• Keep detailed patient records

Healthcare professionals use many types of equipment to diagnose patients. Radiologic technologists specialize in x-ray and computed tomography (CT) imaging. Some radiologic technologists prepare a mixture for the patient to drink that allows soft tissue to be viewed on the images that the radiologist reviews.

Radiologic technologists might also specialize in mammography. Mammographers use low-dose x-ray systems to produce images of the breast. Technologists may be certified in multiple specialties.

MRI technologists specialize in magnetic resonance imaging scanners. They inject patients with contrast dyes so that the images will show up on the scanner. The scanners use magnetic fields in combination with the contrast agent to produce images that a physician can use to diagnose medical problems.

Healthcare professionals who specialize in other diagnostic equipment include nuclear medicine technologists and diagnostic medical sonographers, and cardiovascular technologists and technicians, including vascular technologists.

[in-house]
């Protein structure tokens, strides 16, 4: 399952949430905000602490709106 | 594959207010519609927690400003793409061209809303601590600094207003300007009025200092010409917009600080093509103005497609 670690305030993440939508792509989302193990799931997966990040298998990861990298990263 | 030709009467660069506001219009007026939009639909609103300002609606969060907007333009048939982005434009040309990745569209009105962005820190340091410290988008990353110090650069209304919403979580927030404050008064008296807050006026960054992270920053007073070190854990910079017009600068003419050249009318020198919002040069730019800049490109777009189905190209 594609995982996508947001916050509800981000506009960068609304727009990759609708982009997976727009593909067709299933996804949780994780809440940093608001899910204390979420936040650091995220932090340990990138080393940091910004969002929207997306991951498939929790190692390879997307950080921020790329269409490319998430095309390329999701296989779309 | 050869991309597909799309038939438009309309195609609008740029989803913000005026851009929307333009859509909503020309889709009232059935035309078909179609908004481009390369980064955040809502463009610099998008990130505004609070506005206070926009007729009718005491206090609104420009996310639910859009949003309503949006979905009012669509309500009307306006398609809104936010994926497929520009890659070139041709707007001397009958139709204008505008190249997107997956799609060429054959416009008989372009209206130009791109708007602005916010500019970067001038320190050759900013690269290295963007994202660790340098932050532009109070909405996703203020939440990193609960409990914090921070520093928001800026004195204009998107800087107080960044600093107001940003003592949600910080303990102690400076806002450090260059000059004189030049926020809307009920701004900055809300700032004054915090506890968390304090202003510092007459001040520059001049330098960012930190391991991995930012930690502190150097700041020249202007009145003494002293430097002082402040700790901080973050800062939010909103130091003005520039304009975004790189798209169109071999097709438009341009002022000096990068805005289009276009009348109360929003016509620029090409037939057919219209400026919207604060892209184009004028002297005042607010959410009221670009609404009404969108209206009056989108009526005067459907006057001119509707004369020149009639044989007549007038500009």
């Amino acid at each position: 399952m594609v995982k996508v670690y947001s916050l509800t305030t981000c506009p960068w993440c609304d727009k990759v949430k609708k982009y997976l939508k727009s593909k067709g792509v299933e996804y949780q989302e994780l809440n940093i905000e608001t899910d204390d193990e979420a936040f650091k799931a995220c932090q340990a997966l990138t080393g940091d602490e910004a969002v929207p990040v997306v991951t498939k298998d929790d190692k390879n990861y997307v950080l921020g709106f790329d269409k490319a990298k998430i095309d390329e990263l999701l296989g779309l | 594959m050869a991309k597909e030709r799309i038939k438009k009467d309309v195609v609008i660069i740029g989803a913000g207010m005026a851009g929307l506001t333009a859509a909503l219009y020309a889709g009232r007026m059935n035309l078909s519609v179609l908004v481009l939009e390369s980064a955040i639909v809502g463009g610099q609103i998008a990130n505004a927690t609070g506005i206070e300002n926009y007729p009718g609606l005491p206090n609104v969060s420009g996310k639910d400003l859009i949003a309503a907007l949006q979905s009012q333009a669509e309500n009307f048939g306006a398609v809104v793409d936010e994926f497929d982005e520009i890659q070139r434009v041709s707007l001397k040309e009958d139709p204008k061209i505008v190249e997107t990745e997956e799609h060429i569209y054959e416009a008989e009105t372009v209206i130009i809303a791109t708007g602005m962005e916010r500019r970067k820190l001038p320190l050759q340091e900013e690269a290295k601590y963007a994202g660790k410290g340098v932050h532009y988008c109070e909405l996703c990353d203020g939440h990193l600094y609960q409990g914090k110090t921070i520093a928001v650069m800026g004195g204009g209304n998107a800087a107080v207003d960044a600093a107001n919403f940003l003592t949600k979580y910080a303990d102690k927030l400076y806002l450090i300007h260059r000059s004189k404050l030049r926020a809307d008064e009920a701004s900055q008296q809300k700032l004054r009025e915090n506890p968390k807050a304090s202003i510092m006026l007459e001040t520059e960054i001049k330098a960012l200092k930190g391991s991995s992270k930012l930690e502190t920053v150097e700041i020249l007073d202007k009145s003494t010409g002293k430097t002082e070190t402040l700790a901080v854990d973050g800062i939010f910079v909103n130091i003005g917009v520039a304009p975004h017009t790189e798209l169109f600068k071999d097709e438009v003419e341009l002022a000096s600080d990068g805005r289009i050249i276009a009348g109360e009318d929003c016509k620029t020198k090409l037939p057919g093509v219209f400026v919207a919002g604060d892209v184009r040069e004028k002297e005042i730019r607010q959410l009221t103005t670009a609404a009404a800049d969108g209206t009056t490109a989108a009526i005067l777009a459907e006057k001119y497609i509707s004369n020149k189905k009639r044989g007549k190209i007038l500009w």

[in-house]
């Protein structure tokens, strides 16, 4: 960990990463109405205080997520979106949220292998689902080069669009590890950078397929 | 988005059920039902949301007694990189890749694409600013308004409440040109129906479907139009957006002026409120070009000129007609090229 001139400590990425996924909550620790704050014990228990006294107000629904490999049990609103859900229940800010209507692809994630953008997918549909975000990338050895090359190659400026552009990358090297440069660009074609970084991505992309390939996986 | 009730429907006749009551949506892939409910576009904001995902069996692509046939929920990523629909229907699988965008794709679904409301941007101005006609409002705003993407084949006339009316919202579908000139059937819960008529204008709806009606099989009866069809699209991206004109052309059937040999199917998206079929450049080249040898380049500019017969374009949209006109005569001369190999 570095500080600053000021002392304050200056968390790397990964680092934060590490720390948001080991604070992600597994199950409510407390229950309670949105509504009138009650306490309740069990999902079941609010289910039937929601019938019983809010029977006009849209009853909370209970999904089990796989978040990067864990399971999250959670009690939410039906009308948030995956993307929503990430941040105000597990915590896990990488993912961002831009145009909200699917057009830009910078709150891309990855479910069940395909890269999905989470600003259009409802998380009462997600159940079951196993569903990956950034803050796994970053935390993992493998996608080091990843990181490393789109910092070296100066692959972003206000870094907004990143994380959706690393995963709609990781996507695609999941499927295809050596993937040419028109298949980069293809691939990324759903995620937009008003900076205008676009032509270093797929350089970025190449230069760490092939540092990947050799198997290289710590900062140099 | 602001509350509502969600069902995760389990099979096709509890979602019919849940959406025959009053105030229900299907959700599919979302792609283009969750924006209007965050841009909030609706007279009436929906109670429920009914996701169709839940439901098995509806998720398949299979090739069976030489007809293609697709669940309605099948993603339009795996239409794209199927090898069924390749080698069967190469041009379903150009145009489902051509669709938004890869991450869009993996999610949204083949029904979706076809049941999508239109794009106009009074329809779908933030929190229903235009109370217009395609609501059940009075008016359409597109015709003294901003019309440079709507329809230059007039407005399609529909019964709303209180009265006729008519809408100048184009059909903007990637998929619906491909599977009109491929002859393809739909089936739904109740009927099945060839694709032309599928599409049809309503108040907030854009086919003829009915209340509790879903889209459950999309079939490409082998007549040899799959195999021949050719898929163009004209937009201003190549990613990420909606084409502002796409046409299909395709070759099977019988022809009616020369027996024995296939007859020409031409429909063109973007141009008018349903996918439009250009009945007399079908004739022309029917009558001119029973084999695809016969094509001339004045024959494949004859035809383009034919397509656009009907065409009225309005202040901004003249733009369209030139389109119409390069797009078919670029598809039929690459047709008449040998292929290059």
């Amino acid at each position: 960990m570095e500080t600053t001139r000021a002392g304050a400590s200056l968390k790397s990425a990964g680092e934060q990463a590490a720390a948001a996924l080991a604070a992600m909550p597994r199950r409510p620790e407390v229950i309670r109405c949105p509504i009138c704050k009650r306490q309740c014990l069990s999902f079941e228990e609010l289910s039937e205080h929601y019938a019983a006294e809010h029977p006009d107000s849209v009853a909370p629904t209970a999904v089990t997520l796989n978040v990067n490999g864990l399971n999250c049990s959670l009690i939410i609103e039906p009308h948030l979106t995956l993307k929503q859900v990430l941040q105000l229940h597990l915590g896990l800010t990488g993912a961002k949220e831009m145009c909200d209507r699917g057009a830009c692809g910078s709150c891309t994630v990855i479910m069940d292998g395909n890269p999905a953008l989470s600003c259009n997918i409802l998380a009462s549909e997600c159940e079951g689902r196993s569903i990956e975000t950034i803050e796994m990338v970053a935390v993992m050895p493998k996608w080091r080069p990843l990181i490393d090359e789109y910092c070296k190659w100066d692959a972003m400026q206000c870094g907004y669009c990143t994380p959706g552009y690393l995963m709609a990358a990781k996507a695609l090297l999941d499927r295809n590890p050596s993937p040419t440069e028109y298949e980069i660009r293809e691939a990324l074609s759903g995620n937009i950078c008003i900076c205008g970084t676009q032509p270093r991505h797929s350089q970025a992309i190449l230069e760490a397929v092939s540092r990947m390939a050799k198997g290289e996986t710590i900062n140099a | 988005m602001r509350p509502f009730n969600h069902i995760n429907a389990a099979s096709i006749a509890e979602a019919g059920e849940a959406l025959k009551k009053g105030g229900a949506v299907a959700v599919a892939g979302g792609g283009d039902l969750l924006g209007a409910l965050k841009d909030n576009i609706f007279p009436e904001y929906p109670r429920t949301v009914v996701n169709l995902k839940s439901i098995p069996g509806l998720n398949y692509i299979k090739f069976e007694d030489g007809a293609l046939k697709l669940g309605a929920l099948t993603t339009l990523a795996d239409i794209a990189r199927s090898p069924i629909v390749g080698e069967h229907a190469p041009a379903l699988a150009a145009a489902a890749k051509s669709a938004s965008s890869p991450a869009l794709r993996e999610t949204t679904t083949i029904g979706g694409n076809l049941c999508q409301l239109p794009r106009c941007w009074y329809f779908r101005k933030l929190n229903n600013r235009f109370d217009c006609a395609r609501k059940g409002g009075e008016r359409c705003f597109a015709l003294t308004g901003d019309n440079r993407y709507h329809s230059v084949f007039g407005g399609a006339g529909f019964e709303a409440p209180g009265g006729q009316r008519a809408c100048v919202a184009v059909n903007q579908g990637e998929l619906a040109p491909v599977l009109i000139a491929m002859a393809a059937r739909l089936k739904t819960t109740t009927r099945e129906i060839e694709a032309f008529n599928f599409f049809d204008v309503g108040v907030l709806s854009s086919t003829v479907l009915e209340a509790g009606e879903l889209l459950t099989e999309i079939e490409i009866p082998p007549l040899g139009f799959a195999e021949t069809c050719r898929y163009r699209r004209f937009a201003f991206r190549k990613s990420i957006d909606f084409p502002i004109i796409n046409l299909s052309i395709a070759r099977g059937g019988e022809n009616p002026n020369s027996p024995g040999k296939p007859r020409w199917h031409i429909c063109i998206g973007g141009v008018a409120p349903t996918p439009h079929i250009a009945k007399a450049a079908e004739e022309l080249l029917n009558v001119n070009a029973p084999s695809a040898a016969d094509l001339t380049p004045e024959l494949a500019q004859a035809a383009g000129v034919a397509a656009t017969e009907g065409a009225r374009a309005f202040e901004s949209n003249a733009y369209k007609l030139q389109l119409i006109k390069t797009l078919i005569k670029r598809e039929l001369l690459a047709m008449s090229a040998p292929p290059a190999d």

Magnetic resonance imaging technologists held about 38,700 jobs in 2019. The largest employers of magnetic resonance imaging technologists were as follows:

Hospitals; state, local, and private 61%
Medical and diagnostic laboratories 18
Offices of physicians 14
Outpatient care centers 3

Radiologic technologists and technicians held about 212,000 jobs in 2019. The largest employers of radiologic technologists and technicians were as follows:

Hospitals; state, local, and private 60%
Offices of physicians 20
Outpatient care centers 7
Medical and diagnostic laboratories 7
Federal government, excluding postal service 3

Radiologic and MRI technologists are often on their feet for long periods and may need to lift or turn patients who are disabled.

Injuries and Illnesses

Like other healthcare workers, radiologic and MRI technologists may be exposed to infectious diseases. In addition, because radiologic technologists work with imaging equipment that uses radiation, they must wear badges that measure radiation levels in the radiation area. Detailed records are kept on their cumulative lifetime dose. Although radiation hazards exist in this occupation, they are minimized by the use of protective lead aprons, gloves, and other shielding devices, and by badges that monitor exposure to radiation.